Randy Ewart and his wife of 41 years, Martha, live in Wayland, Missouri. They have two daughters – Hannah and Katie Ewart (20 years apart). He has been involved in beekeeping for the past ten years. He began beekeeping initially when he and Katie Ewart, his youngest daughter was getting involved locally with 4-H and was researching projects. On an early summer Saturday morning they ran across a television program on PBS which aired Dr. Keith Delaplane in one of his early video segments from “A Year in the Life of an Apiary.” Taking a chance, they sent an email to Dr. Delaplane at the University of Georgia and receive a response and his suggestions for getting started in beekeeping. This email began their journey down the road to becoming beekeepers, with his daughter pursuing beekeeping as her first 4-H project in the fall of 2009. He began as a local 4-H beekeeping project leader for his daughter, as there was no beekeeping project leadership in all of northeast Missouri. Father and daughter’s interest led them to take advantage of a beginning beekeeping class offered by the Mississippi Valley Beekeeping Association (Quincy, IL), as little information was forthcoming through University of Missouri Extension 4-H project materials. They were members of Mississippi Valley for several years. Also, he learned that the then current Missouri State Beekeepers Association President, Scott Moser, had announced a goal to start more local beekeeper associations in the northern half of the state. After visiting with Grant Gillard via a telephone call for advice, Ewart felt that such a local beekeeper association was needed in northeast Missouri, and specifically in the counties of Clark, Lewis, Scotland, and Knox. In the early spring of 2011, Ewart organized, facilitated, and help present materials at the first of a continuing annual Beginner Beekeeping Class for those northeast counties, and for interested persons in neighboring Iowa and Illinois counties. At the conclusion of that class, Ewart led a discussion of attendees which served as the beginning of organizing a local beekeeper association, known as the “Northeast Missouri Beekeepers Association” (NEMOBA), on April 2, 2011. Initially, there were thirteen founding members. Ewart served the local association as founding president and has continued as such in all but two years of its existence. He is the current president for 2019.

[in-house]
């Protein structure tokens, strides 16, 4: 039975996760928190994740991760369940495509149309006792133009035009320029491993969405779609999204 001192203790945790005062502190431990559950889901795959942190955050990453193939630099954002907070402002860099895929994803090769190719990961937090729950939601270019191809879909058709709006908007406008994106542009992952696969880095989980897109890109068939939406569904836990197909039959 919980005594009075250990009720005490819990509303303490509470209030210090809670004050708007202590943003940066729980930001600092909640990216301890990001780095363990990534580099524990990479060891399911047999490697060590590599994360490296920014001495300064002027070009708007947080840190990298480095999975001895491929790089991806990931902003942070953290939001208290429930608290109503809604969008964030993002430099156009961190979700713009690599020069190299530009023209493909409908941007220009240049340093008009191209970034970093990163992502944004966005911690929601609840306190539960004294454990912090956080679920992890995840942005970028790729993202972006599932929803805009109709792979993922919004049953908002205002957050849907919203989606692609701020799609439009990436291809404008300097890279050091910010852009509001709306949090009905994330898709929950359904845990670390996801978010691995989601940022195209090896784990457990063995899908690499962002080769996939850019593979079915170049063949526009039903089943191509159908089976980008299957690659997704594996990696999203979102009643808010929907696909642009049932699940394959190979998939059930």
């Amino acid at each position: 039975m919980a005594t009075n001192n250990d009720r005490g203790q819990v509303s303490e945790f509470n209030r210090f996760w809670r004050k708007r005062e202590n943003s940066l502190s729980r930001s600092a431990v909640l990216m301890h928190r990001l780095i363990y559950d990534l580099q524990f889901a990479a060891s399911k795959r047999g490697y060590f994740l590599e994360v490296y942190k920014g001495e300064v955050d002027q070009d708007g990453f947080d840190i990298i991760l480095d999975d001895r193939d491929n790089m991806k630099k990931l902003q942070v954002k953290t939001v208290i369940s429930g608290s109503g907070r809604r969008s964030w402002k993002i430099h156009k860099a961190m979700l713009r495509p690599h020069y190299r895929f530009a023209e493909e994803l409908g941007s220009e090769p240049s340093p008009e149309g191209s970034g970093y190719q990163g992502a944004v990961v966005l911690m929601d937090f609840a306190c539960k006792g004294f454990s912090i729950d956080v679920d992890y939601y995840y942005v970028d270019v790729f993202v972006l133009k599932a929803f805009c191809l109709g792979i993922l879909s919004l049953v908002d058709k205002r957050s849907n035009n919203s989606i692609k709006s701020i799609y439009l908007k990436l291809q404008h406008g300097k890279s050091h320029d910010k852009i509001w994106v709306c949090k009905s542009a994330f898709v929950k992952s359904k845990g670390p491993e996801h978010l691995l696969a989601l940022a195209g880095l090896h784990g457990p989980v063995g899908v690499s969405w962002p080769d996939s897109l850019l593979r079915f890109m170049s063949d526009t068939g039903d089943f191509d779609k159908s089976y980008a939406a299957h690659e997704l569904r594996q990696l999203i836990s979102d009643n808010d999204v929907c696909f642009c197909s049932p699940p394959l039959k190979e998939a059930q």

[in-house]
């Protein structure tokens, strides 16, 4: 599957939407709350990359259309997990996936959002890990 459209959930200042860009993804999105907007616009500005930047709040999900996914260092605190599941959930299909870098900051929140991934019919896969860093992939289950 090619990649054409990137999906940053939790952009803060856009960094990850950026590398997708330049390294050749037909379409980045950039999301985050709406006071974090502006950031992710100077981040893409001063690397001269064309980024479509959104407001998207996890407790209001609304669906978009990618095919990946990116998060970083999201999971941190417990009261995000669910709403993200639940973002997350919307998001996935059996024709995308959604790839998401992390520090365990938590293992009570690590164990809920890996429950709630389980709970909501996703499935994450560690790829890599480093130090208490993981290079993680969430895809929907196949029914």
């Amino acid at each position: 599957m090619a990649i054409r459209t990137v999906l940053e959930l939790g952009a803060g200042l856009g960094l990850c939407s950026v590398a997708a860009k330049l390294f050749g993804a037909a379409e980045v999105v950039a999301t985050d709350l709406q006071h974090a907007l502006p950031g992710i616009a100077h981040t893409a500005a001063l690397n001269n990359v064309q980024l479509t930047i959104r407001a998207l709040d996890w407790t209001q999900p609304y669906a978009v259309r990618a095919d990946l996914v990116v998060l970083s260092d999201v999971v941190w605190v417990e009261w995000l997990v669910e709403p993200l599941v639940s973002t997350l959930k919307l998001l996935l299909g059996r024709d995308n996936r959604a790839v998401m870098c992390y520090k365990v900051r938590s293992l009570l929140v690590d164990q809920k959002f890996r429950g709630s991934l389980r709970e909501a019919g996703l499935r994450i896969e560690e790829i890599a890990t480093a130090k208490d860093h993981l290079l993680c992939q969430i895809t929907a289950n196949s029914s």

Ewart has organized and taught an annual Beginner Beekeeping Class sponsored by NEMOBA, initially assisted by Bernie Andrew and Paul Woodworth of the Mississippi Valley association, as well as with his two daughters – Hannah and Katie Ewart. He has attended numerous conferences offered by the Missouri State Beekeepers Association for several years. He has represented the local beekeepers association as its president at several Executive Committee meetings over the years, under MSBA presidents Grant Gillard, John Timmons, Valerie Duever, Clayton Lee, and Cory Stevens.
In reviewing the records, on the average Ewart started about fifteen to eighteen new beekeepers each year since 2011, except one year when no class was offered due to schedule conflicts. He also continued to serve as local 4-H project leader and mentor for his daughter’s club, but also for the entire county 4-H program. Over the years Ewart has done several newspaper and radio interviews, and has been invited and spoken to various local civic clubs, high school field trip groups, and a church camp to promote and share educational information about honey bees, beekeeping, and their local beekeeping association. He has also privately mentored several individuals in beginning their beekeeping pursuit.
Ewart continues his own beekeeping journey, currently as a hobbyist, but desires to develop into a sideliner beekeeper, and perhaps produce queens for local beekeepers. He expands his knowledge and skills by frequent reading on the topic of honey bees and beekeeping, attending many of the conferences offered by MSBA, attending advanced topic conferences and workshops (e.g., advanced workshops in St. Louis, queen rearing and grafting, honey bee diseases and microscopy, etc.), and general conversations with beekeepers, conference speakers, and apicultural inspectors. He is the owner/operator of Honey Creek Apiaries, along with his sister, Lori Ewart, and his daughters. Hobbies include: beekeeping; gardening, home orcharding, hand tool woodworking, fly fishing and fly tying. Ewart pastors a small Baptist church in Alexandria, Missouri, and, like many pastors and ministers before him, finds bees to be a fascinating creation that satisfies any hobbyist’s quest for learning and appreciation for one of nature’s most complex and necessary creatures.